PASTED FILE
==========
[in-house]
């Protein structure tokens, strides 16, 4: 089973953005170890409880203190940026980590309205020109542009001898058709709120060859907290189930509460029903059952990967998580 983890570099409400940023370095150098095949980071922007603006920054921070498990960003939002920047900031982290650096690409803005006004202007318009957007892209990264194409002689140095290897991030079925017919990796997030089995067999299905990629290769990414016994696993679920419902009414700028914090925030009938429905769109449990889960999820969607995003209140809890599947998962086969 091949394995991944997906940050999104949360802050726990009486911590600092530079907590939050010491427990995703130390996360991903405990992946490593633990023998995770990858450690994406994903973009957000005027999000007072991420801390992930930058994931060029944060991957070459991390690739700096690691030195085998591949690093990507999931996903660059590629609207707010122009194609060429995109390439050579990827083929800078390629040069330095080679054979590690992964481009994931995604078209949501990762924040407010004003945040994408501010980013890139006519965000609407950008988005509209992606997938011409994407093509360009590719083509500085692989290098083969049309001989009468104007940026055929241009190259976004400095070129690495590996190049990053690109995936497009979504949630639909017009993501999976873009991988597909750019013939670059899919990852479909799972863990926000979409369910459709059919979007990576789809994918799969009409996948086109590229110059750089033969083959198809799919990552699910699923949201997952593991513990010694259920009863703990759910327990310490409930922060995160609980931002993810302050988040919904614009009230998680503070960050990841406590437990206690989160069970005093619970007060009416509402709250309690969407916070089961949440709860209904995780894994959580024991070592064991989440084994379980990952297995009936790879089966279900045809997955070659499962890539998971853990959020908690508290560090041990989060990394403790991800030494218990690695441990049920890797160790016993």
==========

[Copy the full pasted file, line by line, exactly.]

[in-house]
């Protein structure tokens, strides 16, 4: 089973953005170890409880203190940026980590309205020109542009001898058709709120060859907290189930509460029903059952990967998580 983890570099409400940023370095150098095949980071922007603006920054921070498990960003939002920047900031982290650096690409803005006004202007318009957007892209990264194409002689140095290897991030079925017919990796997030089995067999299905990629290769990414016994696993679920419902009414700028914090925030009938429905769109449990889960999820969607995003209140809890599947998962086969 091949394995991944997906940050999104949360802050726990009486911590600092530079907590939050010491427990995703130390996360991903405990992946490593633990023998995770990858450690994406994903973009957000005027999000007072991420801390992930930058994931060029944060991957070459991390690739700096690691030195085998591949690093990507999931996903660059590629609207707010122009194609060429995109390439050579990827083929800078390629040069330095080679054979590690992964481009994931995604078209949501990762924040407010004003945040994408501010980013890139006519965000609407950008988005509209992606997938011409994407093509360009590719083509500085692989290098083969049309001989009468104007940026055929241009190259976004400095070129690495590996190049990053690109995936497009979504949630639909017009993501999976873009991988597909750019013939670059899919990852479909799972863990926000979409369910459709059919979007990576789809994918799969009409996948086109590229110059750089033969083959198809799919990552699910699923949201997952593991513990010694259920009863703990759910327990310490409930922060995160609980931002993810302050988040919904614009009230998680503070960050990841406590437990206690989160069970005093619970007060009416509402709250309690969407916070089961949440709860209904995780894994959580024991070592064991989440084994379980990952297995009936790879089966279900045809997955070659499962890539998971853990959020908690508290560090041990989060990394403790991800030494218990690695441990049920890797160790016993």